With Linux, I've used 128-bit AES whole-disk (but for the /boot partition) encryption on an 800 MHz Pentium III with 256MB, and didn't notice a slowdown. (Yes, I know that an unencrypted /boot partition opens me up to someone with access to my machine modifying my initrd to record my passphrase.)

I don't know enough about Mac OS X to offer specific advice, but I'll advise you to also look into encrypting your swap partition and looking into where the apps with which you access the sensitive data might be writing temp files.
posted by Zed_Lopez at 10:05 AM on February 22, 2008


Seconding the recommendations for encryption (Filevault for the Mac, Truecrypt for PCs and Linux). Chose a secure but memorable password.

But more importantly, I'd recommend physically securing the laptop so that it isn't easily stolen. Laptops are easily stolen and sold, so one of the most likely methods of exposing patient data is if the laptop is stolen. While file encryption supposedly reduces this risk, try telling that to the patients whose data was on the computer (and you will have to notify them).

To secure the laptop, I recommend:

- locking the laptop using a Kensington-style lock to a table or desk
- keeping the laptop on your person at all times when traveling (don't leave it in a hotel room, coat check room, in the car or in the trunk)
posted by zippy at 10:15 AM on February 22, 2008


If you're using Mac OS X 10.5 or 10.4 (likely, since you have a MacBook), you can enable secure virtual memory ("swap") in System Preferences > Security > "Use Secure Virtual Memory".
posted by Blazecock Pileon at 10:16 AM on February 22, 2008


re: Haddock, and expanding on what phil said

Many applications save temporary files in various system locations, e.g. Word recovery temp files, web browser cache, etc. If these temporary files are on an unencrypted portion of the disk, then your sensitive files are "leaked" despite your attempts to encrypt their particular folder. Furthermore, you can't escape this: All modern operating systems will occasionally dump portions of RAM's contents onto your hard drive; it's a coping strategy for when available memory is running low. If you haven't encrypted this swap space (or whatever Mac OS X calls it), then your data gets leaked.

Whole disk encryption (through TrueCrypt or other products) is a great way to side-step that whole problem.

Now, the next thing: Run a tight ship. The computer needs to be secure from network attacks. Using a Mac goes a long way towards this simply because most hacking is aimed at Windows machines. But still, you need to keep up with whatever security patches are released by Apple, and don't install frivolous software, especially if it is some kind of network service.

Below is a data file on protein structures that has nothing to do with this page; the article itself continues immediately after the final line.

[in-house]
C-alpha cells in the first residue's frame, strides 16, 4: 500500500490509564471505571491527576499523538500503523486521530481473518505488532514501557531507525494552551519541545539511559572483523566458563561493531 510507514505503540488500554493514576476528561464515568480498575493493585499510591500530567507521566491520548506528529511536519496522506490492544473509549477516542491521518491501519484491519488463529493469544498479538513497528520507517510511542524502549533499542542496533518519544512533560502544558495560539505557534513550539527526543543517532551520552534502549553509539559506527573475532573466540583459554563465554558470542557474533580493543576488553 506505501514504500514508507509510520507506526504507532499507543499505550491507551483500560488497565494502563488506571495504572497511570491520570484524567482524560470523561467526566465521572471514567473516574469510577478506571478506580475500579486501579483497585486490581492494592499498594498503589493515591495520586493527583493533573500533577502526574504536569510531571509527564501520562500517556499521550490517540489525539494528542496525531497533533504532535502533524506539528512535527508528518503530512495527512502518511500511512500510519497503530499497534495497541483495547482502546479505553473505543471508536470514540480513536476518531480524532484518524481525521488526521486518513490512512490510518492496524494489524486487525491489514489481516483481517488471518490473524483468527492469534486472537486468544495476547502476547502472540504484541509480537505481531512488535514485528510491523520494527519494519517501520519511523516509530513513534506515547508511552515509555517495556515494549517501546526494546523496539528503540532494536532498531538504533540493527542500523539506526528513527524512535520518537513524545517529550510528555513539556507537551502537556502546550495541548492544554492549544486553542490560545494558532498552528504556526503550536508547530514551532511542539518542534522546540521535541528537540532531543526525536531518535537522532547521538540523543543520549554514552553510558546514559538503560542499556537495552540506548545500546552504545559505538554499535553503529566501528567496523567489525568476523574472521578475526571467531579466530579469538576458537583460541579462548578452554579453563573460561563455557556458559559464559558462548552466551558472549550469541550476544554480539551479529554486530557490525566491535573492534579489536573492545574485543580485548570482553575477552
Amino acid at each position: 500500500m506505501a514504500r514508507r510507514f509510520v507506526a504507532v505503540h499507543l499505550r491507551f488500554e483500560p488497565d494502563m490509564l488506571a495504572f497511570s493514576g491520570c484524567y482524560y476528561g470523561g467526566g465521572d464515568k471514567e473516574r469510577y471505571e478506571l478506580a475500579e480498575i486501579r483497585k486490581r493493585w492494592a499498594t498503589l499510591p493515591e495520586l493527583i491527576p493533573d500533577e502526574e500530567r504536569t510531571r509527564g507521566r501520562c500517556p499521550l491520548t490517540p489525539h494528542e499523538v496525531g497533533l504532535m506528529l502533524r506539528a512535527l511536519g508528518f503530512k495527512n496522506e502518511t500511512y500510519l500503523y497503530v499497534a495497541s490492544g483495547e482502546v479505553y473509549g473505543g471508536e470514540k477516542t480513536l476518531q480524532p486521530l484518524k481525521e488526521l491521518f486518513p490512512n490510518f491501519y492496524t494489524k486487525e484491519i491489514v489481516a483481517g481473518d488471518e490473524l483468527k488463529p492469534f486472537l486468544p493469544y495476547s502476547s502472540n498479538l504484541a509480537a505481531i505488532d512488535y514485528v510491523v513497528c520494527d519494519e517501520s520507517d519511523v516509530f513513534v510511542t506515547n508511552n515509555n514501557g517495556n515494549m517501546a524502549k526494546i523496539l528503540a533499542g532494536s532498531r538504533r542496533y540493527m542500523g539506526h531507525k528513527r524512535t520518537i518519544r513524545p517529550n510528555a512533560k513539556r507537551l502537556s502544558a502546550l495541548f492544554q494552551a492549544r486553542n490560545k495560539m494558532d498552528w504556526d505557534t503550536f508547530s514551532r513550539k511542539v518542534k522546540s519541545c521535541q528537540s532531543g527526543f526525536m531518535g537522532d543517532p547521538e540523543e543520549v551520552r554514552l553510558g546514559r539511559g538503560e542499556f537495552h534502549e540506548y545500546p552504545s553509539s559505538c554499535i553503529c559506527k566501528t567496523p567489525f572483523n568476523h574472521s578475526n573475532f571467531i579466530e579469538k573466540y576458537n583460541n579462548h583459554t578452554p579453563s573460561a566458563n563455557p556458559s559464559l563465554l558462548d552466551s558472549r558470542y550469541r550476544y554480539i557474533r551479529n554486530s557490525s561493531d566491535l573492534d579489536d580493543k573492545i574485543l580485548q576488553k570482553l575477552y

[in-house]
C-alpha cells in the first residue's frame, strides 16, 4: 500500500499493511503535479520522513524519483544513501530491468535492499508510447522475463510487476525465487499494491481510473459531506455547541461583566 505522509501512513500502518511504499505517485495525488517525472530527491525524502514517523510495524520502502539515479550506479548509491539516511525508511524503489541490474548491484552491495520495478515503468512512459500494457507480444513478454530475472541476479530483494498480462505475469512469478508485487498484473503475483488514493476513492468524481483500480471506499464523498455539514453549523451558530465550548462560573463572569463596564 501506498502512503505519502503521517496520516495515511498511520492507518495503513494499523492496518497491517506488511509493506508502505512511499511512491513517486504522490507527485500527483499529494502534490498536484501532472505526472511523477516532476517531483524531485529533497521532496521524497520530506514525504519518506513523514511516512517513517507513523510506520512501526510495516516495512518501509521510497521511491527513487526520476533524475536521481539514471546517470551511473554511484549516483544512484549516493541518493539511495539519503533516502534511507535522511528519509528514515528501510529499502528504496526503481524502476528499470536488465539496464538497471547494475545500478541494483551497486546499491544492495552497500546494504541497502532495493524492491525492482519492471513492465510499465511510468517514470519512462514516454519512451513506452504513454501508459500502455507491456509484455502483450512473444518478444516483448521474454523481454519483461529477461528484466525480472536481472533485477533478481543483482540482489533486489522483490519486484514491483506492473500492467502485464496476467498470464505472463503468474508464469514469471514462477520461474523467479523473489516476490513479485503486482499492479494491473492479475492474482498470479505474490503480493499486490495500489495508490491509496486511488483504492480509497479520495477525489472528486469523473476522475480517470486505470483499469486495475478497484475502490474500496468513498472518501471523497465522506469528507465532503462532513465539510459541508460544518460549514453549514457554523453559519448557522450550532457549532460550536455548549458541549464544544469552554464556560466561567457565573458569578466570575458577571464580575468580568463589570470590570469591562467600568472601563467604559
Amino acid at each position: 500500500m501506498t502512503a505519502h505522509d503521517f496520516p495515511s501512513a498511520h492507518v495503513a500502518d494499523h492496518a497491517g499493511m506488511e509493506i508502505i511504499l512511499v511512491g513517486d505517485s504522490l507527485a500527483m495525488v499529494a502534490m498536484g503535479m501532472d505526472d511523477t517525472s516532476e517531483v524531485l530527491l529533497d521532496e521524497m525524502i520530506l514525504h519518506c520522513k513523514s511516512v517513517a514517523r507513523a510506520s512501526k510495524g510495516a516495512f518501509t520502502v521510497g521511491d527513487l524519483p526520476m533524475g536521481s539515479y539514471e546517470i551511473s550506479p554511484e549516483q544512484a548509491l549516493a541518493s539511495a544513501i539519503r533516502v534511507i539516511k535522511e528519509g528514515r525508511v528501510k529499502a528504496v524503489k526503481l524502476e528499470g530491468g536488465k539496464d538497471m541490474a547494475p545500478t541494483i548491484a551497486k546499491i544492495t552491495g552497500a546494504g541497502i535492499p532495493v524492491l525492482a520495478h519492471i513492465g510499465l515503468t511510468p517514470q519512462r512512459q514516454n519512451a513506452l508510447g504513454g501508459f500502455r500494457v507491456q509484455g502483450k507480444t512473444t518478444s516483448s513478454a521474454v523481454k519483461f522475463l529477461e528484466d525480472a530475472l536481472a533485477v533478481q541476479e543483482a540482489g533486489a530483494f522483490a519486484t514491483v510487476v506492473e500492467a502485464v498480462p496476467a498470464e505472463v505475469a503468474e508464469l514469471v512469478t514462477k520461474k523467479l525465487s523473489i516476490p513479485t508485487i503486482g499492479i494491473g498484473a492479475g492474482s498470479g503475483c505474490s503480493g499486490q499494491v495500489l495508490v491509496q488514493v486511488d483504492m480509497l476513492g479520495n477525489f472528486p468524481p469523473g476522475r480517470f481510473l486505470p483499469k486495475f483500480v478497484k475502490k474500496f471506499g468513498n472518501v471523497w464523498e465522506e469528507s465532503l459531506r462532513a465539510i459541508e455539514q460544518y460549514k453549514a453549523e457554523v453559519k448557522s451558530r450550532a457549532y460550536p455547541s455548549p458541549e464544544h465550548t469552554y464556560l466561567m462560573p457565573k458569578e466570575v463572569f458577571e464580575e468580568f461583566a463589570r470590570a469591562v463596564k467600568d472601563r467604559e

posted by qxntpqbbbqxl at 10:18 AM on February 22, 2008


Whatever procedures you adopt, document them clearly and go over the procedures on a periodic basis (say once a year) to make sure you've kept up with technology.
posted by happyturtle at 11:43 AM on February 22, 2008


You might want to look into Undercover as an alternative to LoJack. It has a neat feature of taking photos of the thief if the MacBook has built-in iSight.

And I second happyturtle's call to document and review your practices. Nothing more fun than trying to figure things out without any documentation at all.
posted by fenriq at 11:59 AM on February 22, 2008


BIOS level password as a first step, then do something about encrypting the data.

Keeping your laptop in a satchel rather that a laptop case is a good idea too. That way it's not obviously a laptop, and you put other things in the satchel so you always have it with you or need to know where it is.
posted by mattoxic at 1:08 PM on February 22, 2008


I've used whole disk encryption with SafeGuard Easy. I'm happy with it.

The performance hit seems minimal to nonexistent, and their marketing stuff says so too... Not sure if that convinces you but it's safe.

Apparently page files or something (maybe the DRAM people are talking about?) don't protect client data enough when there's a sophisticated thief.
posted by powpow at 4:44 PM on February 22, 2008


Two other solutions:

1) Don't keep client data on the laptop. Leave it at work where "appropriate security" is easily defined: locked file cabinet.

2) Keep records, but not personally identifiable records. No names, insurance info, SSNs, etc. Number the records and either memorize the key or keep it physically secure separate from the laptop.

Seems like alot of worry and bother just to be able to carry a laptop around.
posted by gjc at 6:25 PM on February 22, 2008